During the term of President Rafael Caldera (1969–74), the steady stream of oil money flowed into the country’s coffers keeping the economy buoyant. President Carlos Andrés Pérez (1974–79) benefited from the oil bonanza – not only did production of oil rise but, more importantly, the price quadrupled following the Arab-Israeli war in 1973. In 1975 Pérez nationalized the iron-ore and oil industries and went on a spending spree; imported luxury goods crammed shops and the nation got the impression that El Dorado had finally materialized.
In the late 1970s, the growing international recession and oil glut began to shake Venezuela’s economy. Oil revenues declined, pushing up unemployment and inflation, and once more forcing the country into foreign debt. The 1988 drop in world oil prices cut the country’s revenue in half, casting doubt on Venezuela’s ability to pay off its debt. Austerity measures introduced in 1989 by Pérez Jiménez (elected for the second time) triggered a wave of protests, culminating in the loss of more than 300 lives in three days of bloody riots known as ‘El Caracazo.’ Further austerity measures sparked protests that often escalated into riots. Strikes and street demonstrations continued to be part of everyday life.
To make matters worse, there were two attempted coups d’état in 1992. The first, in February, was led by paratrooper Colonel Hugo Chávez. Shooting throughout Caracas claimed more than 20 lives, but the government retained control. Chávez was sentenced to long-term imprisonment. The second attempt, in November, was led by junior air-force officers. The air battle over Caracas, with war planes flying between skyscrapers, gave the coup a cinematic, if not apocalyptic, dimension. The Palacio de Miraflores, the presidential palace, was bombed and partially destroyed. The army was called to defend the president, and this time more than 100 people died.
Corruption, bank failures and loan defaults plagued the government through the mid-1990s. In 1995, Venezuela was forced to devalue the currency by more than 70%. By the end of 1998, two-thirds of Venezuela’s 23 million inhabitants were living below the poverty line. Drug-trafficking and crime had increased and Colombian guerrillas had dramatically expanded their operations into Venezuela’s frontier areas.
There is nothing better in political theater than a dramatic comeback. The 1998 election put Hugo Chávez, the leader of the 1992 failed coup, into the presidency. After being pardoned in 1994, Chávez embarked on an aggressive populist campaign: comparing himself to Bolívar, promising help (and handouts) to the poorest masses and positioning himself in opposition to the US-influenced free-market economy. He vowed to produce a great, if vague, ‘peaceful and democratic social revolution.’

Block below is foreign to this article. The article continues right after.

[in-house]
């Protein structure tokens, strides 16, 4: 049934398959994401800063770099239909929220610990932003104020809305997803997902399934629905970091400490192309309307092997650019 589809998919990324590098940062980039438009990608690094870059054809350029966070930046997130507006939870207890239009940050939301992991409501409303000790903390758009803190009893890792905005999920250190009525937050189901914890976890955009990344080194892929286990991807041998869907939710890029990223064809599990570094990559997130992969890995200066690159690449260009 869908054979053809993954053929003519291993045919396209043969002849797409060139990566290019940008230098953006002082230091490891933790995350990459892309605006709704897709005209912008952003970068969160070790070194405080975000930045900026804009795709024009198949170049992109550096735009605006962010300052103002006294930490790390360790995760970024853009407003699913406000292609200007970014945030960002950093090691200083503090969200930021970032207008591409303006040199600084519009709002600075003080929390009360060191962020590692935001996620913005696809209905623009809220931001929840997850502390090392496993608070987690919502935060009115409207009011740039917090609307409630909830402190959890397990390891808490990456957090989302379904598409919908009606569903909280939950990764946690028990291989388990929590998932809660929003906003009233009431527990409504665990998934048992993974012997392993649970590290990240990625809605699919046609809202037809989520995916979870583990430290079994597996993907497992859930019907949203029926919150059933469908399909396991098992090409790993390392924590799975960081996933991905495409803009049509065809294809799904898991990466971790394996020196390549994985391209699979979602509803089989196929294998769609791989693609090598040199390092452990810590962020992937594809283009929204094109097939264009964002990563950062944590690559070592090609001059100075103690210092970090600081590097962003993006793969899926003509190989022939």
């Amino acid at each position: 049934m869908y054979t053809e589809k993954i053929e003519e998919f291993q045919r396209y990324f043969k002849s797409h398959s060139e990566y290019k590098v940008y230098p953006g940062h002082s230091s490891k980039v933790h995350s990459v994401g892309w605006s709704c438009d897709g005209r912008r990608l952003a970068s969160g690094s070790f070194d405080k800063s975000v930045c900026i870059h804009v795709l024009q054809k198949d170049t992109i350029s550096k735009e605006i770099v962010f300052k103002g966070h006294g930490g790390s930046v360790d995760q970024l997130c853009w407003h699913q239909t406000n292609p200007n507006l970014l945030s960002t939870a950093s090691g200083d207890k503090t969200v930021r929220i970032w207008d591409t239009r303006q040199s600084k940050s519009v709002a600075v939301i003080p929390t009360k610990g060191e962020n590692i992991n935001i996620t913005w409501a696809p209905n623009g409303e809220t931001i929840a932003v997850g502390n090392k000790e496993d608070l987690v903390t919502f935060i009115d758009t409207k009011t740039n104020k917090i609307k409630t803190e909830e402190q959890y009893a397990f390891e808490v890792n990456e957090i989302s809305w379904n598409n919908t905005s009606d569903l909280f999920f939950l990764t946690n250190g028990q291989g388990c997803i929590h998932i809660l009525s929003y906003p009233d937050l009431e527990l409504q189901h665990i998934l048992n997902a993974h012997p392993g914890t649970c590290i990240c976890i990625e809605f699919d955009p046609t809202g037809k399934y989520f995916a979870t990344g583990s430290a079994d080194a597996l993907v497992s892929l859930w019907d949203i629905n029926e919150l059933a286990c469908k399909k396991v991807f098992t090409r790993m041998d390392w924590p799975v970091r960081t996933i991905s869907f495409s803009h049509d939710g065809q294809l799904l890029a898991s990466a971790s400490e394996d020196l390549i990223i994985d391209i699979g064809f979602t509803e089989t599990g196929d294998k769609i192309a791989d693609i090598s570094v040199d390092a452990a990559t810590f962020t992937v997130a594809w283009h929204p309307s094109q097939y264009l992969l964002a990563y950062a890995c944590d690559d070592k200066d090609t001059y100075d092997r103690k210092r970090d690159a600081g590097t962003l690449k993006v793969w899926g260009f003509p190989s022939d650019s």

Since then, however, Chávez’ ‘social revolution’ has been anything but peaceful. Shortly after taking office, Chávez set about rewriting the constitution. The new document was approved in a referendum in December 1999, granting him new and sweeping powers. The introduction of a package of new decree laws in 2001 was met with angry protests, and was followed by a massive and violent strike in April 2002. It culminated in a coup d’état run by military leaders sponsored by a business lobby, in which Chávez was forced to resign. He regained power two days later, but this only intensified the conflict.
While the popular tensions rose, in December 2002 the opposition called a general strike in an attempt to oust the president. The nationwide strike paralyzed the country, including its vital oil industry and a good part of the private sector. After 63 days, the opposition finally called off the strike, which had cost the country 7.6% of its GDP and further devastated the oil-based economy. Chávez again survived and claimed victory.
National politics continued to be shaky until Chávez won a 2004 referendum and consolidated his power. Emboldened by greater political support and his pockets swollen by high oil prices, Chávez quickly moved to expand his influence beyond the borders of Venezuela, reaching out to other Leftist leaders in Bolivia, Argentina, Cuba, Uruguay, Chile and Brazil. He has openly allied himself with Cuba’s Castro regime, supported the successful Leftist candidacy of Bolivia’s Evo Morales and Leftist candidates in Peru and Mexico who did not win office.
In 2005, shortly after Caracas hosted the 6th World Social Forum, Chávez started a highly publicized and dubiously intentioned program to provide reduced-priced heating oil for impoverished people in the US. The program was expanded in 2006 to include four of New York City’s five boroughs, providing 25 million gallons of fuel for low-income New Yorkers at 40% off the wholesale price. While the program obviously aided hundreds of thousands of poor New Yorkers, it was used as a political jab to Chávez’s then enemy, former US President George W Bush.
The end of 2006 was enveloped in the lead-up to the December 3 presidential election. Chávez’ closest challenger, Manuel Rosales, accused the president of providing impractical political favors and aid to other countries while poverty and crime increased at home, and also challenged Chávez’ government-approved land takeovers (for redistribution to the landless) and the military build-up for a hypothetical US invasion. Chávez wrote Rosales off as a lackey for the US and refused to debate him on TV. Chávez won again with the Organization of American States and the Carter Center certifying the results.